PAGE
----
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Only if you enjoy playing CSICOPS and robbers.,
By A Customer
This review is from: Reincarnation: A Critical Examination (Paperback)Reincarnation is the belief that at some point after death we return to this world as a different person in another body. There are many variations on the theme. Some theories include animal life, even inanimate objects. So, if you are bad this time around, you might come back as a dog, or somebody's coffee pot. (On the other hand, if you are good, the possibilities are endless.) Some, like the philosopher Nietzsche, believed that the same events happen, over and over. In that case, I will have written this review, and you will have read it, countless times already - a wearying prospect at best. For millennia, belief in reincarnation, and its attendant notion of karma - the idea that our actions now will affect our future lives - has been a mainstay of Hindu thought. The idea has attracted many major league figures in western thought as well: Pythagoras, Plato, Swedenborg, Emerson, Goethe and Schopenhauer, to name a few. And it has, of course, received a great deal of attention from occultists, metaphysicians and students of what used to be called parapsychology.
Philosopher Paul Edwards, however, has taken stock of this situation and, out of the kindness of his heart, and what I can only surmise is a selfless devotion to rationality, has decided to disabuse anyone who will listen to him of this dangerous notion. The result is a tedious essay in pedantic nit-picking.
I am not a believer in, nor an apologist for, reincarnation. I am, I imagine, a sympathetic agnostic. When we get down to it, no one really knows what happens after death - no one, that is, who has yet to enjoy the experience. And those who have, ain't talking. So my displeasure in Edwards' grating text is not that of an adherent defending a sacred creed. What bothers me about this annoying book is the smug, complacent know-it-all manner in which he treats his subject. (Its tiresome attempts at what I can only assume is wit are bothersome too.)
The original edition appeared in 1996, and at that time, many of the characters and topics he addresses may have loomed larger in the public consciousness. (His initial knock-out punch was, evidently, not successful, and his publishers apparently feel a second dose is needed.) Kubler-Ross, Raymond Moody, Ian Stevenson and the psychedelic investigator Stanislav Grof come in for especially detailed dissection. It goes without saying that most, if not all, of the 'new age' advocates of reincarnation are out to lunch, and their ideas on the subject sport more holes than a bag of Hoola Hoops.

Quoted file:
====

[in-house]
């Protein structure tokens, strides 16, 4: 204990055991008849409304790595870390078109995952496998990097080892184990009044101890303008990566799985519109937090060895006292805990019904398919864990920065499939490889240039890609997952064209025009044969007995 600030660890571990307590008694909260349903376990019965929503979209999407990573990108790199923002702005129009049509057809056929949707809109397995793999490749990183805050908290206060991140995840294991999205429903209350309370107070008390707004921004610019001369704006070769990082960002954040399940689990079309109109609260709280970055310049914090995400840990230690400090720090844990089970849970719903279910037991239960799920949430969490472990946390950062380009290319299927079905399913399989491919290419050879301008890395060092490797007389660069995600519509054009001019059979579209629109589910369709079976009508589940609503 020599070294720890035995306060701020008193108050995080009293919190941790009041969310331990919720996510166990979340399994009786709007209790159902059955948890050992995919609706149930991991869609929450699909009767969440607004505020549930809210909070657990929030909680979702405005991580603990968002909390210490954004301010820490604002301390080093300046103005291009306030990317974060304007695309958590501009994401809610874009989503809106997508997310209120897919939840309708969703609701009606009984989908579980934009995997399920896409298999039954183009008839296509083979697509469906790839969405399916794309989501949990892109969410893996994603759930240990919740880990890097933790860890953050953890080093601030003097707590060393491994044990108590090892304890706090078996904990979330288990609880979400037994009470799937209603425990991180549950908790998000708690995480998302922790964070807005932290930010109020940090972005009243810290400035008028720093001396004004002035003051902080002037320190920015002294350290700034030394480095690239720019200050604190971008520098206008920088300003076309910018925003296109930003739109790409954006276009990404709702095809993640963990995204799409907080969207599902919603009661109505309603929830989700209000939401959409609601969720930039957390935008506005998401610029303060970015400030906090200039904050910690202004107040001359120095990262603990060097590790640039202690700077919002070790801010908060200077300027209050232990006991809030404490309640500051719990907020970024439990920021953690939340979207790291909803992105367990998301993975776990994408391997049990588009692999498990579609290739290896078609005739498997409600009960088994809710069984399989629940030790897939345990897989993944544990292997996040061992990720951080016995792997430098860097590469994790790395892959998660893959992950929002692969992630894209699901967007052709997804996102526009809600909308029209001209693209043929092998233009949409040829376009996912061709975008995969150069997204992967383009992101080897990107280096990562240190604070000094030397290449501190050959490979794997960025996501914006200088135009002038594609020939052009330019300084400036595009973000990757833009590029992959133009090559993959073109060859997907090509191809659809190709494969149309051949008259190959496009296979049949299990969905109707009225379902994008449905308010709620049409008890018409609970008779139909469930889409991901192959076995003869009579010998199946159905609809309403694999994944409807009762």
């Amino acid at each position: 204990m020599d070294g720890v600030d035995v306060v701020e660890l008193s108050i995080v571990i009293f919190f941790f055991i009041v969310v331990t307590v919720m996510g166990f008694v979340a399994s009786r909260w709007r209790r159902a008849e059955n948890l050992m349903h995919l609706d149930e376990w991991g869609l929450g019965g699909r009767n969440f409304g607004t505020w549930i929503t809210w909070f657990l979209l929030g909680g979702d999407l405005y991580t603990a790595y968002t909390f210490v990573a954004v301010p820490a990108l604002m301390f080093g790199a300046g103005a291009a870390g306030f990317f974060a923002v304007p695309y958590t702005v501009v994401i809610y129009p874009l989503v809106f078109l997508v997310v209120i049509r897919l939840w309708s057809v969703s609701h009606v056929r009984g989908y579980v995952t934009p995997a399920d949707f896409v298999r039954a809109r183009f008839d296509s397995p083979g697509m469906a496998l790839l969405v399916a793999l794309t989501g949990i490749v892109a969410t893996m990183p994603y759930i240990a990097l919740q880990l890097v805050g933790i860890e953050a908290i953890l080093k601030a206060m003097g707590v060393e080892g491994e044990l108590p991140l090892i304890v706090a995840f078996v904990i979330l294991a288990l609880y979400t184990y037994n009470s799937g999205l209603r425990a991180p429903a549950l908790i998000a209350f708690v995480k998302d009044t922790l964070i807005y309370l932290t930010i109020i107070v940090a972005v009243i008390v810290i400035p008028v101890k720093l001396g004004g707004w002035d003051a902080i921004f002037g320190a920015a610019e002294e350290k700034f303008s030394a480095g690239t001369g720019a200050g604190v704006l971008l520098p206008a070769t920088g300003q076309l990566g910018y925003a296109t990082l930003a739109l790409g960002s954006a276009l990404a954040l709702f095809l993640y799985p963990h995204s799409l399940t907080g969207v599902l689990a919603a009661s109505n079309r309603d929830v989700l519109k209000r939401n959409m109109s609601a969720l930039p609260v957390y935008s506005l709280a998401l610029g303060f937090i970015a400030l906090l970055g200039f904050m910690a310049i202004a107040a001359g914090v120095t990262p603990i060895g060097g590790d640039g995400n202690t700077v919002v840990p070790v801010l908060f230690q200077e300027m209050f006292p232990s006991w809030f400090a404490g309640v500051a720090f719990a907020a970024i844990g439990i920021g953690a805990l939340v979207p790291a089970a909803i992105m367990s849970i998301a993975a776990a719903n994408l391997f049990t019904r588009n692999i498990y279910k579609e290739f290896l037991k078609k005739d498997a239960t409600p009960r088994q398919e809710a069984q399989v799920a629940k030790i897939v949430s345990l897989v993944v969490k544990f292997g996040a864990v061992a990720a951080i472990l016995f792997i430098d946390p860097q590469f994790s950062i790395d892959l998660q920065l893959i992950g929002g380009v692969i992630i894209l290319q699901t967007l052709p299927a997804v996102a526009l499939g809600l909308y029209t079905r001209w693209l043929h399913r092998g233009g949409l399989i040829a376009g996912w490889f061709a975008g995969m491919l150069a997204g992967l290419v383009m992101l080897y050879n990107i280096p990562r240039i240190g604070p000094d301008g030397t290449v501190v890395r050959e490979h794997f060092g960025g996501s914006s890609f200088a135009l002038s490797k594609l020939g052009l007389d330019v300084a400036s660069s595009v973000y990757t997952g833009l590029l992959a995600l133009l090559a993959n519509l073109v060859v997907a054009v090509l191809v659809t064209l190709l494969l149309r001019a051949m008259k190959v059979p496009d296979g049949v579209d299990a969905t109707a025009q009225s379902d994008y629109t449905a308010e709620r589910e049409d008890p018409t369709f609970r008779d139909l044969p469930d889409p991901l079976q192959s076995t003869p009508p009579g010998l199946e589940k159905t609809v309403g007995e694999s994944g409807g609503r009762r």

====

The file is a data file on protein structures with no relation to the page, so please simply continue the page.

But the 'new age' has lost some of its blissful appeal by now, and after reading Edwards's 'devastating' critique of its mystic flapdoodle, I found myself cheering for the underdog. What is wrong with this book is that Edwards sets up his targets like clay pigeons and knocks them down, one by one. Or, mixing my metaphors, he gives himself high marks for shooting fish in a barrel. No one, I think, who takes the notion of reincarnation at all seriously believes Shirley MacLaine is a quotable authority on the subject. But by taking her down a peg Edwards, an unflappable devotee of strict scientific rationality, believes he has scored major points. Maybe he uses a flame thrower to rid himself of mosquitoes too.
Another annoying thing is Edwards' frequent remarks about the mental capacity of people who are interested in reincarnation, or other 'occult' ideas. They are, he tells us: "insane" or "semi-insane"; "under-educated"; "credulous"; "semi-literate"; "lunatics"; and, perhaps least offensive, "very average, middle-class Americans". They are also devoted readers of mind-numbing tabloids like the National Enquirer, The Midnight Globe, and the Star - all of which print columns of occult clap-trap that no "critically trained person" - like, we must imagine, himself - would be caught dead absorbing. Yet Edwards makes it clear that he too is among those many "under-educated" Americans who read this drivel, admitting that "for many years I have been an avid reader of assorted tabloids."
Research, of course. But I for one suspect that Edwards has a morbid love-hate relationship with the 'occult', a neurotic attachment to a collection of beliefs he finds infuriatingly and self-evidently absurd. If only we all just listened to the scientists and, we must assume, philosophers like himself. Then muddled questions about life, death and everything else would just evaporate. My own money, however, is on the muddlers. Yet, as I'm a semi-insane, credulous under-educated reader of occult drivel, what do you expect?